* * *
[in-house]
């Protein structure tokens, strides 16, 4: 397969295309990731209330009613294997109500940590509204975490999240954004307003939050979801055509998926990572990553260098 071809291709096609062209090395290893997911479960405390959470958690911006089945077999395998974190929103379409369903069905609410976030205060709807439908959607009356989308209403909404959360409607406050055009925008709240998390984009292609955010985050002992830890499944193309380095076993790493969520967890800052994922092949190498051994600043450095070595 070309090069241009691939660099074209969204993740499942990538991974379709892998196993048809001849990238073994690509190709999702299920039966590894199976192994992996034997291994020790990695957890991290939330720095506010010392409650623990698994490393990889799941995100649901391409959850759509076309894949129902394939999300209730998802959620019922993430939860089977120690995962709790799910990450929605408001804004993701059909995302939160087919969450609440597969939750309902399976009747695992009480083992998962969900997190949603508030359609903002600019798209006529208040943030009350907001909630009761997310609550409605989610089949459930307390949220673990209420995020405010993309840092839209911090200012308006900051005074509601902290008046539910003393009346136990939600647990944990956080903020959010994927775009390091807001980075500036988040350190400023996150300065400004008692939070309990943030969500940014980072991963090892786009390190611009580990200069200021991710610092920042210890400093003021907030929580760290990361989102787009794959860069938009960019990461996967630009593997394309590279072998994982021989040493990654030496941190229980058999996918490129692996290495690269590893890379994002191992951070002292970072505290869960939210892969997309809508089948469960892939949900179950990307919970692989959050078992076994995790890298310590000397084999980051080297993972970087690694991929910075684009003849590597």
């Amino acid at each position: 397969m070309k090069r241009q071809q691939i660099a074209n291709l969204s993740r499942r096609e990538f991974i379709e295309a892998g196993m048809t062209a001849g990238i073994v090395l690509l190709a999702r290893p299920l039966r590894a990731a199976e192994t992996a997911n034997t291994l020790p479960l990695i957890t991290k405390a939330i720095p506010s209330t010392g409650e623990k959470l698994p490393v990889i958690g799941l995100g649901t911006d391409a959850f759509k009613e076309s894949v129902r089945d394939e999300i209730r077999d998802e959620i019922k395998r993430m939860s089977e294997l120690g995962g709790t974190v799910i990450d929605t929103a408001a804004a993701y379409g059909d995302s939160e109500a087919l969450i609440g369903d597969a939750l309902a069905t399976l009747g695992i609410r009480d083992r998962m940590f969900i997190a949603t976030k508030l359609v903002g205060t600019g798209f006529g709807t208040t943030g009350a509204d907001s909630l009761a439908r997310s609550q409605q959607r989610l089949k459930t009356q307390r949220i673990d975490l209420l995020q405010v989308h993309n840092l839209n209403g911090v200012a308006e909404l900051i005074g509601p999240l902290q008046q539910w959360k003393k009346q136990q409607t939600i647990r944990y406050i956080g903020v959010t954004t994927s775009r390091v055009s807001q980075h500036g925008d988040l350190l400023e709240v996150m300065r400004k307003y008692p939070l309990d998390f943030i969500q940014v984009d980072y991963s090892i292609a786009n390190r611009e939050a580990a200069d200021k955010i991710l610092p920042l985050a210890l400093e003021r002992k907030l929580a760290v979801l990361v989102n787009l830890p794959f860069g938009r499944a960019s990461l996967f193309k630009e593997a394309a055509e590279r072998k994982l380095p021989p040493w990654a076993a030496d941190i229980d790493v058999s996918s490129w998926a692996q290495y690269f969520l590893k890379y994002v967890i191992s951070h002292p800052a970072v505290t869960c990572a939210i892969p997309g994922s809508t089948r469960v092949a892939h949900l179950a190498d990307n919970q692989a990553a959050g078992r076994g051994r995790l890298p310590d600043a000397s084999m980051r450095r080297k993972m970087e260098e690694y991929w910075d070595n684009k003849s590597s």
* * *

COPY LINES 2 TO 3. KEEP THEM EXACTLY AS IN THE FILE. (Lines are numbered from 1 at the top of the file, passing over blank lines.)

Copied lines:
């Protein structure tokens, strides 16, 4: 397969295309990731209330009613294997109500940590509204975490999240954004307003939050979801055509998926990572990553260098 071809291709096609062209090395290893997911479960405390959470958690911006089945077999395998974190929103379409369903069905609410976030205060709807439908959607009356989308209403909404959360409607406050055009925008709240998390984009292609955010985050002992830890499944193309380095076993790493969520967890800052994922092949190498051994600043450095070595 070309090069241009691939660099074209969204993740499942990538991974379709892998196993048809001849990238073994690509190709999702299920039966590894199976192994992996034997291994020790990695957890991290939330720095506010010392409650623990698994490393990889799941995100649901391409959850759509076309894949129902394939999300209730998802959620019922993430939860089977120690995962709790799910990450929605408001804004993701059909995302939160087919969450609440597969939750309902399976009747695992009480083992998962969900997190949603508030359609903002600019798209006529208040943030009350907001909630009761997310609550409605989610089949459930307390949220673990209420995020405010993309840092839209911090200012308006900051005074509601902290008046539910003393009346136990939600647990944990956080903020959010994927775009390091807001980075500036988040350190400023996150300065400004008692939070309990943030969500940014980072991963090892786009390190611009580990200069200021991710610092920042210890400093003021907030929580760290990361989102787009794959860069938009960019990461996967630009593997394309590279072998994982021989040493990654030496941190229980058999996918490129692996290495690269590893890379994002191992951070002292970072505290869960939210892969997309809508089948469960892939949900179950990307919970692989959050078992076994995790890298310590000397084999980051080297993972970087690694991929910075684009003849590597």
């Amino acid at each position: 397969m070309k090069r241009q071809q691939i660099a074209n291709l969204s993740r499942r096609e990538f991974i379709e295309a892998g196993m048809t062209a001849g990238i073994v090395l690509l190709a999702r290893p299920l039966r590894a990731a199976e192994t992996a997911n034997t291994l020790p479960l990695i957890t991290k405390a939330i720095p506010s209330t010392g409650e623990k959470l698994p490393v990889i958690g799941l995100g649901t911006d391409a959850f759509k009613e076309s894949v129902r089945d394939e999300i209730r077999d998802e959620i019922k395998r993430m939860s089977e294997l120690g995962g709790t974190v799910i990450d929605t929103a408001a804004a993701y379409g059909d995302s939160e109500a087919l969450i609440g369903d597969a939750l309902a069905t399976l009747g695992i609410r009480d083992r998962m940590f969900i997190a949603t976030k508030l359609v903002g205060t600019g798209f006529g709807t208040t943030g009350a509204d907001s909630l009761a439908r997310s609550q409605q959607r989610l089949k459930t009356q307390r949220i673990d975490l209420l995020q405010v989308h993309n840092l839209n209403g911090v200012a308006e909404l900051i005074g509601p999240l902290q008046q539910w959360k003393k009346q136990q409607t939600i647990r944990y406050i956080g903020v959010t954004t994927s775009r390091v055009s807001q980075h500036g925008d988040l350190l400023e709240v996150m300065r400004k307003y008692p939070l309990d998390f943030i969500q940014v984009d980072y991963s090892i292609a786009n390190r611009e939050a580990a200069d200021k955010i991710l610092p920042l985050a210890l400093e003021r002992k907030l929580a760290v979801l990361v989102n787009l830890p794959f860069g938009r499944a960019s990461l996967f193309k630009e593997a394309a055509e590279r072998k994982l380095p021989p040493w990654a076993a030496d941190i229980d790493v058999s996918s490129w998926a692996q290495y690269f969520l590893k890379y994002v967890i191992s951070h002292p800052a970072v505290t869960c990572a939210i892969p997309g994922s809508t089948r469960v092949a892939h949900l179950a190498d990307n919970q692989a990553a959050g078992r076994g051994r995790l890298p310590d600043a000397s084999m980051r450095r080297k993972m970087e260098e690694y991929w910075d070595n684009k003849s590597s």